As someone who was raised casually Catholic, it was interesting to see more of a Jewish perspective. Not for the first time, but certainly more in-depth than I had before.
Somehow or another I stumbled into something I never had before, evangelical Christianity. Which is a strange thing to say, being an American and having had plenty of discussions with Christians online over the years. So maybe I’m being a bit vague, what I really mean to say is, I stumbled onto certain evangelical beliefs I had not really examined before. Combined that with a reading of Bart Ehrman’s Heaven and Hell and I was into an interesting mix of things. But it all got me thinking about Christianity again, and the rough state that I was in, got me praying. I think for the first time in my life I actually pushed to make Christ part of Christianity. Growing up I had believed in God but always seemed to have issues with this Jesus figure who I was fascinated by, but I had a hard time worshipping. I would always look around at other Christians and wonder if they worshipped Christ because they just had a hard time with a disembodied godhead. Maybe they needed something they could paint pictures of or carve into stone. It always felt a bit idolic to me. Like Jesus existed to appease the masses of non-Jews who needed something more human to believe in. Maybe that was the case. I don’t know. But it seems to me that Christianity does have a pagan streak in there, in regards to influence; so I wouldn’t be surprised.
Even so, I persisted and attempted to make Christ part of Christianity for me. And in doing so also attempted to make myself Christian. But at some point I realized it was only making things worse for me. It wasn’t helping my state of being at the time. It was just causing me more stress. Which didn’t seem right. So instead I took a step back. A breather if you will. I then looked around and I asked myself one simple question. The question was “have you ever had any supernatural experiences?” What I meant when I asked myself that question was, have I ever felt the presence of God, been spoken to by God or Jesus or angels or demons or ghosts or anything really? I was even willing to throw bigfoot and aliens into the mix just to give it all a more material fighting chance. But the answer to all the above was no. I had not. In all of my decades of existence there has never been anything that I have personally experienced that would lead me to believe that anything supernatural exists at all. Just stories I’ve heard, read, and watched, with a great deal of fascination a lot of times, and yet nothing personally I can attest to.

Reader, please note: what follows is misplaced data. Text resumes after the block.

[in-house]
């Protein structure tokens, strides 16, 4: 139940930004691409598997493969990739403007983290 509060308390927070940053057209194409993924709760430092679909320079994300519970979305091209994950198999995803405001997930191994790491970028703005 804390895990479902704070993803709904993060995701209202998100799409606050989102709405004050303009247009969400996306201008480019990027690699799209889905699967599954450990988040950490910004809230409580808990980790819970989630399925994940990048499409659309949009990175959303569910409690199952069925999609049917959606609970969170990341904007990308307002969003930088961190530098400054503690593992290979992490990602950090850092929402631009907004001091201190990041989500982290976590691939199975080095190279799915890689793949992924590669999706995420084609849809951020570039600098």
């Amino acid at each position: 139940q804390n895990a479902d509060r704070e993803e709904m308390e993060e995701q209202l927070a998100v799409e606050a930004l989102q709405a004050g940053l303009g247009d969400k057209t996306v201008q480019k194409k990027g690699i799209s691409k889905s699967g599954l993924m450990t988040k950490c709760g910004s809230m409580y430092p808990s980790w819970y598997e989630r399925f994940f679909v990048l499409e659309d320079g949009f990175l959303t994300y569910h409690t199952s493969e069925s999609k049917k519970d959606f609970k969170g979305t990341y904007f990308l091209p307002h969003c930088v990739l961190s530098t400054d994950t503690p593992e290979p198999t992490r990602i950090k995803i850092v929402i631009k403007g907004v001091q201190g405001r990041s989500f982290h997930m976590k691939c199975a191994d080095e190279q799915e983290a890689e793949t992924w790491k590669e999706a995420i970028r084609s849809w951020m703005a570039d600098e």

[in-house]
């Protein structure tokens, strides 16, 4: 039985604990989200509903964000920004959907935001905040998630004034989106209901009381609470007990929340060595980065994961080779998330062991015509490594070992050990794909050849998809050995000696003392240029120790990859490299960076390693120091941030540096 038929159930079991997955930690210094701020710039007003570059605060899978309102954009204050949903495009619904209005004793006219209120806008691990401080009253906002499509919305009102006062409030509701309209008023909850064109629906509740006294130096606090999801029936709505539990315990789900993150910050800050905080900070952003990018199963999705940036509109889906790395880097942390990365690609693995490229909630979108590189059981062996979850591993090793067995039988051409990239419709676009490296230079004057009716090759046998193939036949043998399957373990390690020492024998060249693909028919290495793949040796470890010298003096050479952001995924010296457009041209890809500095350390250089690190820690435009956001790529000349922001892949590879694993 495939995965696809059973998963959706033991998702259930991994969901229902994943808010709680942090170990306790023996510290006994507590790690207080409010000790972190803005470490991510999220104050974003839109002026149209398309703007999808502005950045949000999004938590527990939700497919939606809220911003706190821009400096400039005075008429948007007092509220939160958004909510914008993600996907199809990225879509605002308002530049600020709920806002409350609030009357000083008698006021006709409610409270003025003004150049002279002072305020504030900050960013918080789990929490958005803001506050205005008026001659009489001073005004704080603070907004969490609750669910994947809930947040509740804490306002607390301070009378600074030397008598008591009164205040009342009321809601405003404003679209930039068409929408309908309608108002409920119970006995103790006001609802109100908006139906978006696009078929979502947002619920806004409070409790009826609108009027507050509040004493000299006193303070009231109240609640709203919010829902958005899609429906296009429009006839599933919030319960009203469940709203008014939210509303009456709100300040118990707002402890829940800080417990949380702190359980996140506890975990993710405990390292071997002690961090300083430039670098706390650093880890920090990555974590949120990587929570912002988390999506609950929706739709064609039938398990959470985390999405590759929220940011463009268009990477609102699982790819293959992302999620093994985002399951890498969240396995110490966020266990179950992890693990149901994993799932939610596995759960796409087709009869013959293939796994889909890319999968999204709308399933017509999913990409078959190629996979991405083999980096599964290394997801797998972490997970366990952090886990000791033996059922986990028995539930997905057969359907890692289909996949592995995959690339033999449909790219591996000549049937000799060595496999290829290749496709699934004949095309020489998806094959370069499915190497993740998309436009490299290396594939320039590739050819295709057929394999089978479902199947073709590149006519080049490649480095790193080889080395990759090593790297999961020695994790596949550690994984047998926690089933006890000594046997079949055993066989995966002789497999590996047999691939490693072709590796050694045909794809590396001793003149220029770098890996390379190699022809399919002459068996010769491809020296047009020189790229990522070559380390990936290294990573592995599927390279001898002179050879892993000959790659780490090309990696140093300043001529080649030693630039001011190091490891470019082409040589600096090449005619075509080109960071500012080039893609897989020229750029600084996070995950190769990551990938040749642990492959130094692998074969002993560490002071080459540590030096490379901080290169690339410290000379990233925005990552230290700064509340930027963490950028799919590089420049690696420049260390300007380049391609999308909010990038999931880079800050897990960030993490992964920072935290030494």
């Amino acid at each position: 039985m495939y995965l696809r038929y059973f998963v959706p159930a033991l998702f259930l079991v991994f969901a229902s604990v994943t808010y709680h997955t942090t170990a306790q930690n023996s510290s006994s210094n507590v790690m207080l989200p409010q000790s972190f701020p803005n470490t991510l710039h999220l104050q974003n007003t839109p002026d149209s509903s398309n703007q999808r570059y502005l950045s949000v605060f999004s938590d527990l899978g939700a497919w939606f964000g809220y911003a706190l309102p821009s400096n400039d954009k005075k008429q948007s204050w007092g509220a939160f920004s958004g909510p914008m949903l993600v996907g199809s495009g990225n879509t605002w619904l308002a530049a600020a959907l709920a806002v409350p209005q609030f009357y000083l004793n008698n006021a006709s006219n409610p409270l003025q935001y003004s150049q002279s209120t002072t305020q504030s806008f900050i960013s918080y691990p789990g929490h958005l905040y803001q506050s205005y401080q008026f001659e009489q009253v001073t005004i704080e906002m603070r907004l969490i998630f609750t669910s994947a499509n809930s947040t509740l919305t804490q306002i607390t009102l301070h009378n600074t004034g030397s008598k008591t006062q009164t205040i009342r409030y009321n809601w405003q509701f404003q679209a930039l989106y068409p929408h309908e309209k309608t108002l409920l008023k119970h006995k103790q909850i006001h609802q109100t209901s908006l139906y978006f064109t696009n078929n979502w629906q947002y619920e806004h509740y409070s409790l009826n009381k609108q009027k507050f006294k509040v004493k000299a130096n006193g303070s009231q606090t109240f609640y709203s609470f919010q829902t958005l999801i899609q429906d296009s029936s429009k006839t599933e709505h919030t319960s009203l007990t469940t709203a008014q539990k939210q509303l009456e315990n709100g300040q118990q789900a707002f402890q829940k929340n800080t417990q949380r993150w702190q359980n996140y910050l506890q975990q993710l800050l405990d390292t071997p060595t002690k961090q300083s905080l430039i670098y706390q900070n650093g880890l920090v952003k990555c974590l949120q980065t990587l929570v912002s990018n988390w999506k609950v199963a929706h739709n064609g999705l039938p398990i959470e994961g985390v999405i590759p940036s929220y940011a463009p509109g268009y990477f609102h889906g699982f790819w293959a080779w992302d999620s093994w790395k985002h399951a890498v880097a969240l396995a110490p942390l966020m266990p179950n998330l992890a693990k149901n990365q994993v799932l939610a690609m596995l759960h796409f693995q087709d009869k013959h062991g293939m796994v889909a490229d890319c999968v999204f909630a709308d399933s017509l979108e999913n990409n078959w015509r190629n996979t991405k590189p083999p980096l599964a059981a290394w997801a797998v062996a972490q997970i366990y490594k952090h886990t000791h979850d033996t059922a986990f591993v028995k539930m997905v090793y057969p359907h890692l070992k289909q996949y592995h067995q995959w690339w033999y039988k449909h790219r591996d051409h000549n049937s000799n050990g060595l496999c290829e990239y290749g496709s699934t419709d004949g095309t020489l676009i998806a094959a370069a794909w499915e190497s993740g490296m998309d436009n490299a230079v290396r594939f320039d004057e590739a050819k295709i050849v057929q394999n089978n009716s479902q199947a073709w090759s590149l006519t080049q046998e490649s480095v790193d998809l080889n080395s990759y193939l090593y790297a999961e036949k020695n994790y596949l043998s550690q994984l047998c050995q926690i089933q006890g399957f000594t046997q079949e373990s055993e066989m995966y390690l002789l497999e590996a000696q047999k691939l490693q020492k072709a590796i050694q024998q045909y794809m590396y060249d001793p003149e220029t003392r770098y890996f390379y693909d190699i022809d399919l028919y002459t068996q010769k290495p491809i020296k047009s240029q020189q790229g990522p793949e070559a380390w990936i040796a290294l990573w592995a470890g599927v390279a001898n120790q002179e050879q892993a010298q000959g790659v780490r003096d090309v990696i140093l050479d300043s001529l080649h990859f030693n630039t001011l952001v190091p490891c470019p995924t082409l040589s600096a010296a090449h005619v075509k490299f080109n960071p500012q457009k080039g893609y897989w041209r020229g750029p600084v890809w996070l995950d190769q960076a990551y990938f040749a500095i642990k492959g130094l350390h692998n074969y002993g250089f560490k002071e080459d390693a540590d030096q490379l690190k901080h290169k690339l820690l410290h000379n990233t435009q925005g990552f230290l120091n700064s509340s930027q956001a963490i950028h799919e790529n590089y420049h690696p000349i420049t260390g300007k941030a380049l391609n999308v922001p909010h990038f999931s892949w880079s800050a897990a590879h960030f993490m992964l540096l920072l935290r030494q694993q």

I started thinking about what made me go back to a more generalized belief in God after my first round with atheism in my late twenties. It was really hope more than anything. I had been feeling vapid with a lack of belief. I wanted to believe in something higher. And to be fair to myself, I hadn’t exactly abandoned that entire train of thought during my first round of atheism. I still had a sense that there was order in the world. I hadn’t thought too deeply about fate or meaning or purpose.